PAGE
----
When we were fostering the Silkies a few years ago, in a different part of Slidell, a hen and the rooster were killed by a predator overnight.
    We thought we dug deep enough to bury the run, but the spring rain eroded the ground and made it easy for something to make it's way in.
    According to the necropsy, the rooster, Chippy, died from a broken neck, and the hen, Ava, was partially eaten.
    The vet thought that Chippy saw the predator (either a fox or weasel, according to the teeth marks) after he had killed Ava and attacked him. He must have fought bravely because Chippy's only injury was the broken neck. Broke my heart to find them that morning. I called into work. I had to call my friend who I was fostering for, she was beside herself , of course.

    We have seen a 3ft water moccasin over here, and these two have been here awhile, but no chicks, so I'm assuming either she's not broody, or something is eating her eggs.

    The feral cats around here are scared of them. The neighbors dog stops barking when he sees them. I wish there were more of them so they would be like a gang
     
    Killer Tomato likes this.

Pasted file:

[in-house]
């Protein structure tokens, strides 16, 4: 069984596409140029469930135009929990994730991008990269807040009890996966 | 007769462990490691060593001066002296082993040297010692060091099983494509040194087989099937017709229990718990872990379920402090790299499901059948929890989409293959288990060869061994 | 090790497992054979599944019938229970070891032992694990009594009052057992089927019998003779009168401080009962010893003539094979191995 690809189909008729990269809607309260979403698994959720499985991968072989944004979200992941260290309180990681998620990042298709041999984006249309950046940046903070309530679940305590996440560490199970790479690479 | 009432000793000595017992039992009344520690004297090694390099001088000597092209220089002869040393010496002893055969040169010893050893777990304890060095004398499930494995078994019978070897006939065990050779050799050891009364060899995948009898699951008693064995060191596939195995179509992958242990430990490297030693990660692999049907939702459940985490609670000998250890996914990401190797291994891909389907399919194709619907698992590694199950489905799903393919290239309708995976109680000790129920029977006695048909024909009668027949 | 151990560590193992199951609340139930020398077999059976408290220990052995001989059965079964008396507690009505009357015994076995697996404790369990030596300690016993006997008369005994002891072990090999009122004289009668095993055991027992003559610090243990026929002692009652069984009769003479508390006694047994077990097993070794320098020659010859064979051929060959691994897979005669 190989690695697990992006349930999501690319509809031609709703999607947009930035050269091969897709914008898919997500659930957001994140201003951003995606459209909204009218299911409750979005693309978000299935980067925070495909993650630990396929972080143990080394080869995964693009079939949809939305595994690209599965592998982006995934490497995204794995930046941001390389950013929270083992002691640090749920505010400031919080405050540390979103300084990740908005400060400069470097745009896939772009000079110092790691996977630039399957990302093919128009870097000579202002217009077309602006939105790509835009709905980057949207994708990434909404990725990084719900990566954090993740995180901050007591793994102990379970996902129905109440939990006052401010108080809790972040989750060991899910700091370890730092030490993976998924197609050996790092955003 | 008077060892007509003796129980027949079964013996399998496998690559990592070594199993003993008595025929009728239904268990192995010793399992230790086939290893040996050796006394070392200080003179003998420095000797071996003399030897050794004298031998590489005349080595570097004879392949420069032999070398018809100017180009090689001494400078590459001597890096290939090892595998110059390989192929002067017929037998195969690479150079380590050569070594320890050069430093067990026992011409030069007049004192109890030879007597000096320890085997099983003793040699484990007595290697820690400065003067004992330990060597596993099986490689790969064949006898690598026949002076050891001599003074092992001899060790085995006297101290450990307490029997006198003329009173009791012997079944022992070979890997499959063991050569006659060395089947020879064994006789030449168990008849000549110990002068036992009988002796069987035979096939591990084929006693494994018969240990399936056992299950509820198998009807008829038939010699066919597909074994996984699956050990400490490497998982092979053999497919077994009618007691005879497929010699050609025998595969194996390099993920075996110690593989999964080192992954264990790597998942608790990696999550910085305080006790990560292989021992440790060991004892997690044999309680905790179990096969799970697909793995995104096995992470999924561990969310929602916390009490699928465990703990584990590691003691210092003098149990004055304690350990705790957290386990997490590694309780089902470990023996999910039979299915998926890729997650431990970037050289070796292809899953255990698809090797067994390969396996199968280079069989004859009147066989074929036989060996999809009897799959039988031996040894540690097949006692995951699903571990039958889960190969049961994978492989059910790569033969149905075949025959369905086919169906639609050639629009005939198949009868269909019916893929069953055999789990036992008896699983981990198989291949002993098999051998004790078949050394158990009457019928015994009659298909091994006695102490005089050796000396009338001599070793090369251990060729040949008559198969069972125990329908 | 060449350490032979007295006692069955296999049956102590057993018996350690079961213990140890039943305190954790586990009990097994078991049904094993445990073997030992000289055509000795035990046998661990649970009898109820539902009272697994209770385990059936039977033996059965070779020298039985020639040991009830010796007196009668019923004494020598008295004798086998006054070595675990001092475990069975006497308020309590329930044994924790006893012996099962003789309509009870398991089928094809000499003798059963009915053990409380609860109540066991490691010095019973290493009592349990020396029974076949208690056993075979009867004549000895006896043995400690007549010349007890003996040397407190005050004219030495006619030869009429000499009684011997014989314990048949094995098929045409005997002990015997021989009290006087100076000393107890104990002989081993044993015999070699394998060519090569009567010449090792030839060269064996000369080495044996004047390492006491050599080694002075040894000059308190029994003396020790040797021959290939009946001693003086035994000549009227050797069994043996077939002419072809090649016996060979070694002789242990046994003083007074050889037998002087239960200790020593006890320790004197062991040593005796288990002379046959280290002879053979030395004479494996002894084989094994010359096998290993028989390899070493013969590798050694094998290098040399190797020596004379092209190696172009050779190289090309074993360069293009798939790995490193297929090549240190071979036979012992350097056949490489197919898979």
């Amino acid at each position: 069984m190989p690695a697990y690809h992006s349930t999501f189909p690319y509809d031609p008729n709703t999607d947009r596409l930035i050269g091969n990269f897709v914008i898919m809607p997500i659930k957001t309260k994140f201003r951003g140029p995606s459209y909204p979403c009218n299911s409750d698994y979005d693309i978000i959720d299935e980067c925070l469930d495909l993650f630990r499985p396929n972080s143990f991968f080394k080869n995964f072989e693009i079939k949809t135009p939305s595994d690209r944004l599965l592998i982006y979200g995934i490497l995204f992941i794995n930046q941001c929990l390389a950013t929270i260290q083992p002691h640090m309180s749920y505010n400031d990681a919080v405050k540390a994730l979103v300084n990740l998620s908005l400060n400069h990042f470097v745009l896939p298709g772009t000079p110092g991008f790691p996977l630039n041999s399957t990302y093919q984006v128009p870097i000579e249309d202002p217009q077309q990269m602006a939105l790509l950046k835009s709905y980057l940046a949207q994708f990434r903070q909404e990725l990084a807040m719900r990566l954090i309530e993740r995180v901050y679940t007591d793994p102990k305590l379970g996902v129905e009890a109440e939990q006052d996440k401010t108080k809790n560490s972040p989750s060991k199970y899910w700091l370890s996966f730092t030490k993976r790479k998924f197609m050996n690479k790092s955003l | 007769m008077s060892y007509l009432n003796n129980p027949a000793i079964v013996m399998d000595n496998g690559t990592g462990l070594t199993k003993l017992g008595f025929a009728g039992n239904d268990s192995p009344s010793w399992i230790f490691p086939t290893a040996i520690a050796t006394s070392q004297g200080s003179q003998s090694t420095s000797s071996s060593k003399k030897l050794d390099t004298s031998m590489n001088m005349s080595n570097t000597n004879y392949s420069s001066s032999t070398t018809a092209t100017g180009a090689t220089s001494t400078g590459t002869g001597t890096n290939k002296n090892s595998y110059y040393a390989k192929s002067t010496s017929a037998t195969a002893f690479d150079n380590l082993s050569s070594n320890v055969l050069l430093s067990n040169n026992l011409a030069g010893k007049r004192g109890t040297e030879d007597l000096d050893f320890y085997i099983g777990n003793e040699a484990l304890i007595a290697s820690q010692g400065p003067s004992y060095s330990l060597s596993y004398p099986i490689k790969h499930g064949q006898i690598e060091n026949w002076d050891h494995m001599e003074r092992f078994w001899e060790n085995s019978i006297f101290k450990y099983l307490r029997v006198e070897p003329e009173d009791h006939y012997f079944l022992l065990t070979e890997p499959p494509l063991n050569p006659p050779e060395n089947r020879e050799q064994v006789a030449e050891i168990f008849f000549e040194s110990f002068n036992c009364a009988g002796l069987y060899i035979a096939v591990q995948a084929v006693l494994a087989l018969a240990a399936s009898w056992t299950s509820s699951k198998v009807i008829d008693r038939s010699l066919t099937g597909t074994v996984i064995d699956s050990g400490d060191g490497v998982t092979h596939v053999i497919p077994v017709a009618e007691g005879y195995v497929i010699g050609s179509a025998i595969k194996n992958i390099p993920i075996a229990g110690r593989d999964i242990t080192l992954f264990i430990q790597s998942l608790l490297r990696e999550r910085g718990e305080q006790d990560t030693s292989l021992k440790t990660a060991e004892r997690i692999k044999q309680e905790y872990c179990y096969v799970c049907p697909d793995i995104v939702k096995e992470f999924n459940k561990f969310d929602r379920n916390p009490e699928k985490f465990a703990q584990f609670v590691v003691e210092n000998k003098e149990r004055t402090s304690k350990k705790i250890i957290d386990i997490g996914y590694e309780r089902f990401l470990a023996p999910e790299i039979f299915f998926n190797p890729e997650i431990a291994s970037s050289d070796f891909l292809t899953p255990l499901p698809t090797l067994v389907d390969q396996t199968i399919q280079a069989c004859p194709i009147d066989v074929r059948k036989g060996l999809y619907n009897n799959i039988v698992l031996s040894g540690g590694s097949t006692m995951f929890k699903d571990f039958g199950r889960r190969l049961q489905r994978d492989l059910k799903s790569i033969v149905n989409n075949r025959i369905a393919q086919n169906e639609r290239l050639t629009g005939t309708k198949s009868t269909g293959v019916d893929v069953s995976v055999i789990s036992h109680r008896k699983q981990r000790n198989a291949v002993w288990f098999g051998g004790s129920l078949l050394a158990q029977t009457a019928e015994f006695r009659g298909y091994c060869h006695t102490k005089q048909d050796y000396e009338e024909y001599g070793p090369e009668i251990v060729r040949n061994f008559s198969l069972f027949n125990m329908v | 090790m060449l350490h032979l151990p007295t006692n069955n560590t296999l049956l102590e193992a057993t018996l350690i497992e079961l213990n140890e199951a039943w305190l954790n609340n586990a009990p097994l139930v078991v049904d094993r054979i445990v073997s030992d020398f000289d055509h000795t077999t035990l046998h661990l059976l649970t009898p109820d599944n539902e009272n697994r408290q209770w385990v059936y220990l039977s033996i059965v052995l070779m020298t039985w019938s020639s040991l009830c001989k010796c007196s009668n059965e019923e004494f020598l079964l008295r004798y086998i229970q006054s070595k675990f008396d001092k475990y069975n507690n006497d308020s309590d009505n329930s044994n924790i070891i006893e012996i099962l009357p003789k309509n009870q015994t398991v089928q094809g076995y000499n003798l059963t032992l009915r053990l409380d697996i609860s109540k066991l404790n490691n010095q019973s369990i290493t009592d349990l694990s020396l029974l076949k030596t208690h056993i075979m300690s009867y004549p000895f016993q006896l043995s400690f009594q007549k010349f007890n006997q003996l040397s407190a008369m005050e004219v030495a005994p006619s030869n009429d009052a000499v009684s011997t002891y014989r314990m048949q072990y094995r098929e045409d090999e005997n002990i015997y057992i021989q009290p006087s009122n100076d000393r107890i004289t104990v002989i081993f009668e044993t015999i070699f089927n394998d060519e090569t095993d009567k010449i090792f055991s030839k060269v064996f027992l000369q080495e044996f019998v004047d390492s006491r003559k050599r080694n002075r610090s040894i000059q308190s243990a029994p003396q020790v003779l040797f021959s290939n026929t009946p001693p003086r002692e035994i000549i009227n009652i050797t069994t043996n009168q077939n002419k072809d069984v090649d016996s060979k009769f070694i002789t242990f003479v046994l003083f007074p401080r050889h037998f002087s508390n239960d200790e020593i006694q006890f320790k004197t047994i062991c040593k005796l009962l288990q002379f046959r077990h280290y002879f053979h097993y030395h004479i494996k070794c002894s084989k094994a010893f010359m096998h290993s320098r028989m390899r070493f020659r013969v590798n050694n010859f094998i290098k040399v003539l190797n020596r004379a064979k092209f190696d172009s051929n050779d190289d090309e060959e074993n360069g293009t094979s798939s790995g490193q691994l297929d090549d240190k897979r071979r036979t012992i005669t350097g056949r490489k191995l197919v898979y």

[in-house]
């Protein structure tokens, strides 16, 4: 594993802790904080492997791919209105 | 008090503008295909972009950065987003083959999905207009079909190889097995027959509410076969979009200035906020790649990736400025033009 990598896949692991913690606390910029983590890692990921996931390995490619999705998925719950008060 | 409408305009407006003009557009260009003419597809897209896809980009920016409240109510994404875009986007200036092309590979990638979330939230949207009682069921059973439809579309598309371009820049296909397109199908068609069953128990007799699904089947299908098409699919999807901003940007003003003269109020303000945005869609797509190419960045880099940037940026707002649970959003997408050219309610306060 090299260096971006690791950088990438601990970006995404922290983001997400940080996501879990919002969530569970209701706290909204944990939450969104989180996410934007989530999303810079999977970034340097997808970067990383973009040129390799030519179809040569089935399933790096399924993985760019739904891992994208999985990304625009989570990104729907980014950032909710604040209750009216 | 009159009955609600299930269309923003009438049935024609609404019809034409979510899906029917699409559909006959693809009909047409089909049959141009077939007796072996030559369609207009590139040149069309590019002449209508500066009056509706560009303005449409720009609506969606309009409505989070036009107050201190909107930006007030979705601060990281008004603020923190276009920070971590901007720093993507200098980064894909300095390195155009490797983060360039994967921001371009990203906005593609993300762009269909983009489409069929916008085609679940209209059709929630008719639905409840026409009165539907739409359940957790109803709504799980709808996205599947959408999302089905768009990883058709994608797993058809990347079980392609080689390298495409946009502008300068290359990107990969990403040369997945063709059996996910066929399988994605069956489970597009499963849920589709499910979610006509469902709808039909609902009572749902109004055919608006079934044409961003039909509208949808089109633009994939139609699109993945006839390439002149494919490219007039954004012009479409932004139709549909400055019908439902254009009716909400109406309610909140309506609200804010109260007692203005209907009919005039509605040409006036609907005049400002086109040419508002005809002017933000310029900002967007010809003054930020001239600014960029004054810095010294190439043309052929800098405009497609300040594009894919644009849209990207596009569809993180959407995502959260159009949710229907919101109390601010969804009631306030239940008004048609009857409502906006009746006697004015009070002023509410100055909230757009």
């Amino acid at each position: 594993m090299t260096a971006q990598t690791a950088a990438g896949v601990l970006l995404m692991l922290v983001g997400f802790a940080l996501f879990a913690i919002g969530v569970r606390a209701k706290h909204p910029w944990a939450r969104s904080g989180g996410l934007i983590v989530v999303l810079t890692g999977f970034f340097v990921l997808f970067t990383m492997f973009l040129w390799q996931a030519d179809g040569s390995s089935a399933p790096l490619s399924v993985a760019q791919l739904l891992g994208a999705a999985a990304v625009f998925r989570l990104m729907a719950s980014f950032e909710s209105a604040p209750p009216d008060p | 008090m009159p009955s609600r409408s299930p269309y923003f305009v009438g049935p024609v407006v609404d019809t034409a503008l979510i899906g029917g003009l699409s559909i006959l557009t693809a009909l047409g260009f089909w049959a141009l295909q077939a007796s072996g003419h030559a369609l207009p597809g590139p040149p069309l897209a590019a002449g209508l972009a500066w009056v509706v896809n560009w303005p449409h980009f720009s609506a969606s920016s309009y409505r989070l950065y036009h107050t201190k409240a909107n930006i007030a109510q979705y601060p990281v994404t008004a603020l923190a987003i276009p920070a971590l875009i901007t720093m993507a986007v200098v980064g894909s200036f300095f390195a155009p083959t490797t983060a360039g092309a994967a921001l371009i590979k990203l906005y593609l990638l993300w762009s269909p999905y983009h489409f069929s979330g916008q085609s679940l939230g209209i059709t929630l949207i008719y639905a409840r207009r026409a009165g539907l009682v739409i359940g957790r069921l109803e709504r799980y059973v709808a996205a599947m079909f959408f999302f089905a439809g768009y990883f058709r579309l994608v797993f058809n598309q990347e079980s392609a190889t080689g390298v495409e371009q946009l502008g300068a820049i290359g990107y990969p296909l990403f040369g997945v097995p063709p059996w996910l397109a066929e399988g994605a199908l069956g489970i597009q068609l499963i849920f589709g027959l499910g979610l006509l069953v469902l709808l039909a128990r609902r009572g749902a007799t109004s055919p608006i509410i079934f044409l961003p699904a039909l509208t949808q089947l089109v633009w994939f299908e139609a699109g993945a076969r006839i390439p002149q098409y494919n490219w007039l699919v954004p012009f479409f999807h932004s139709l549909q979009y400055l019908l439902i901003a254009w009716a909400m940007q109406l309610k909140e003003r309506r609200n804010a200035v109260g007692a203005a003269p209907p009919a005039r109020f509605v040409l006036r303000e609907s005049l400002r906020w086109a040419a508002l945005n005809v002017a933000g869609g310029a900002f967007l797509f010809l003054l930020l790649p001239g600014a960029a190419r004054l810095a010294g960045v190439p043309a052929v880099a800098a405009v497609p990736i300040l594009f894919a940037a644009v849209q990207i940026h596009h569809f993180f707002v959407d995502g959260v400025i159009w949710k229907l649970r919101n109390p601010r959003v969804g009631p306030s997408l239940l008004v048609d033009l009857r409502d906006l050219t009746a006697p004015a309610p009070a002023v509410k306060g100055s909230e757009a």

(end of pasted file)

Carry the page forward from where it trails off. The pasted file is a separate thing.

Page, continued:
6. HenHouse4Life

    HenHouse4Life GrandmaOnDuty

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    Those chickens look just like the ones that roam around in the Keys. Floridians refer to them as the gypsy chickens. Florida has laws protecting the gypsy chickens.
    Very pretty!
     
  7. centrarchid

    centrarchid Free Ranging

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    Why are they thought to be Dutch Bantams?
     
  8. LovelyChicks130

    LovelyChicks130 In the Brooder

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    I love the names you picked for them :woot
     
  9. FleurDangereux

    FleurDangereux In the Brooder

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    Mar 24, 2018
    Slidell, Louisiana
    From what people have told me, and photos I've seen online, Brewster looks like a Dutch Bantam. And Gwen looks like a Leghorn .
     
  10. centrarchid

    centrarchid Free Ranging

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    If birds similar sized and Gwen is a Leghorn, then Brewster is too big to be a bantam of any sort. His overall look is consistent with a game chicken.